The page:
Swami Satchidananda opened Woodstock by sharing a prayer of peace and love, and later became known as “The Woodstock Guru.” This prayer represented “the moment when a battery of unconventional baby boomers turned eastward—and inward—in such large numbers that the process became irreversible,” as Phil Goldberg, author of American Veda explains.
Since then, the embrace of Eastern spirituality has only grown stronger, changing the way we understand and practice religion, the way we take care of our minds and bodies, and the way we contemplate our place in the cosmos. Nearly 50 years later, more people than ever meditate, chant mantras, read the sacred books of the East, and participate in the multi-billion dollar a year Yoga industry.
“Of all the iconic images, the one that best captured what endures from the 1960s is the orange-robed Swami Satchidananda addressing the multitude,” That photo stands as a potent symbol of the meeting of East and West that has transformed American culture.”
“Swami Satchidananda wasn’t the first Yoga master to come to America but, with his opening words at Woodstock and the creation of the Integral Yoga organization, he helped modern Yoga take firm roots here, and introduced it to thousands, if not millions of people in the West.”
Woodstock festival opening address
My Beloved Brothers and Sisters:
I am overwhelmed with joy to see the entire youth of America gathered here in the name of the fine art of music. In fact, through the music, we can work wonders. Music is a celestial sound and it is the sound that controls the whole universe, not atomic vibrations. Sound energy, sound power, is much, much greater than any other power in this world. And, one thing I would very much wish you all to remember is that with sound, we can make—and at the same time, break. Even in the war-field, to make the tender heart an animal, sound is used. Without that war band, that terrific sound, man will not become animal to kill his own brethren. So, that proves that you can break with sound, and if we care, we can make also.
Journey to Woodstock
On August 15, 1969, Victor Arjuna Zurbel—who, along with pop artist icon Peter Max first hosted Swami Satchidananda in New York in 1966—found himself in a chauffeured limousine, escorting Swamiji to the Woodstock Music Festival where he would deliver his historic opening address to a gathering of more than 400,000 people. This would earn him the affectionate name, “The Woodstock Guru.”
In light of the news that thousands might be descending on the festival grounds—many more than were first anticipated—Michael Lang, the main festival organizer, was starting to be concerned and began looking for someone to set a peaceful, spiritual tone.
Lang called his friend Peter Max and asked who he thought should open the Festival.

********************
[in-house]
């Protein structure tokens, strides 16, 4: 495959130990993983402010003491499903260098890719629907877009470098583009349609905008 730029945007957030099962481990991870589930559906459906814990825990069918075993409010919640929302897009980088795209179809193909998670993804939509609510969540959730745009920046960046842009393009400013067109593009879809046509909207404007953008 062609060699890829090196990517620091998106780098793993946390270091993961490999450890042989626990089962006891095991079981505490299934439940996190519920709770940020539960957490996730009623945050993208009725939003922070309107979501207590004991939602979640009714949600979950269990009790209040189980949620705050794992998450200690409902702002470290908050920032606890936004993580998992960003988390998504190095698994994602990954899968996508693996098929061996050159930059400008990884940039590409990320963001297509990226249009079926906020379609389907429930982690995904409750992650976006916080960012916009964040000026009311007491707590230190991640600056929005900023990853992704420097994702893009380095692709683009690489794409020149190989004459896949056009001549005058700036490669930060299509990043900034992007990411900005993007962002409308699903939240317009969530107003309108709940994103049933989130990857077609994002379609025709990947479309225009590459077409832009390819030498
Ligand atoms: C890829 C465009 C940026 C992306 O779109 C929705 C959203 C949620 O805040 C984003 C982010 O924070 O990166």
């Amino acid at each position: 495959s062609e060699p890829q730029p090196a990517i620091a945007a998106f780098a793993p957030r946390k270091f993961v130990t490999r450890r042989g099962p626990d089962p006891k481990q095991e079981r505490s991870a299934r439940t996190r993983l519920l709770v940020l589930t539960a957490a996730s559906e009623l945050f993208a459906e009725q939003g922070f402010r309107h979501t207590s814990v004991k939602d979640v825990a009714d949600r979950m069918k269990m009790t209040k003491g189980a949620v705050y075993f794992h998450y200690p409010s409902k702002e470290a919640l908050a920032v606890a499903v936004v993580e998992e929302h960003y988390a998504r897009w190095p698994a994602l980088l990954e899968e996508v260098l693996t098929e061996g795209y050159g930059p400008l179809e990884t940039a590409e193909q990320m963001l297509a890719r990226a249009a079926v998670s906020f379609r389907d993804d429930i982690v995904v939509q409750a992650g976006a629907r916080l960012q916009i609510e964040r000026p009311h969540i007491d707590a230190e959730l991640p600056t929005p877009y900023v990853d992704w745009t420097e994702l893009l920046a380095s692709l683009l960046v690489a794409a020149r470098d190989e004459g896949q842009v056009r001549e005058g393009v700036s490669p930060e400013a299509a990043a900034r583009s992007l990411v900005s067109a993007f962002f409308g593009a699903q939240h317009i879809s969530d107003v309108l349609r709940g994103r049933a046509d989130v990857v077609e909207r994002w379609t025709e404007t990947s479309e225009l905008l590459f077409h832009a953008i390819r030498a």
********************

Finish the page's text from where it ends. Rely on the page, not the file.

Max recalls, “I answered without hesitation, ‘My Swami, Swami Satchidananda.’ I truly believe that the Swami’s words set the tone for that generational event when he said, ‘Through the music, we can work wonders…The entire world is going to watch this. The entire world is going to know what American youth can do to humanity.’”
Zurbel described the scene as the limo approached the Festival area, “I was sitting in the center front seat. On my right, riding “shotgun” was the Swami. Sitting in the back, was folk singer Tim Hardin (“If I were a Carpenter”), and two of his musicians. Despite our all-access VIP status, we were up against the biggest traffic jam to ever hit New York State.”
Eventually, traffic would be backed up for twenty miles. The driver, who was on a walkie-talkie said, “Get ready, they’re sending in a helicopter.” Sure enough, a few minutes later, a helicopter landed in the pasture, and Swamiji and Zurbel, along with Tim his bandmates, were ushered aboard.
On arrival, they were greeted by Lang (photos of Woodstock arrival; seated color photo: Swami Satchidananda with Artie Kornfeld and Michael Lang) and joined the backstage group, which included Richie Havens, Ravi Shankar, Melanie, Joan Baez, Arlo Guthrie, Sweetwater and The Incredible String Band. Richie Havens went on first to get everyone into the music groove before Swamiji gave his opening address.
His opening remarks and prayer set the pace for a historic three days of peace and music that the world came to know and remember as Woodstock. The values of Woodstock—peace, love, harmony—are as important today as they were nearly 50 years ago.
Swami Satchidananda left his body in 2002, yet his spirit lives on through Integral Yoga and Yogaville, and his words of peace, love and harmony remain the legacy of the generation that lived during the summer of love and attended Woodstock.
(photo: Woodstock Museum retrospective, Bethel Woods)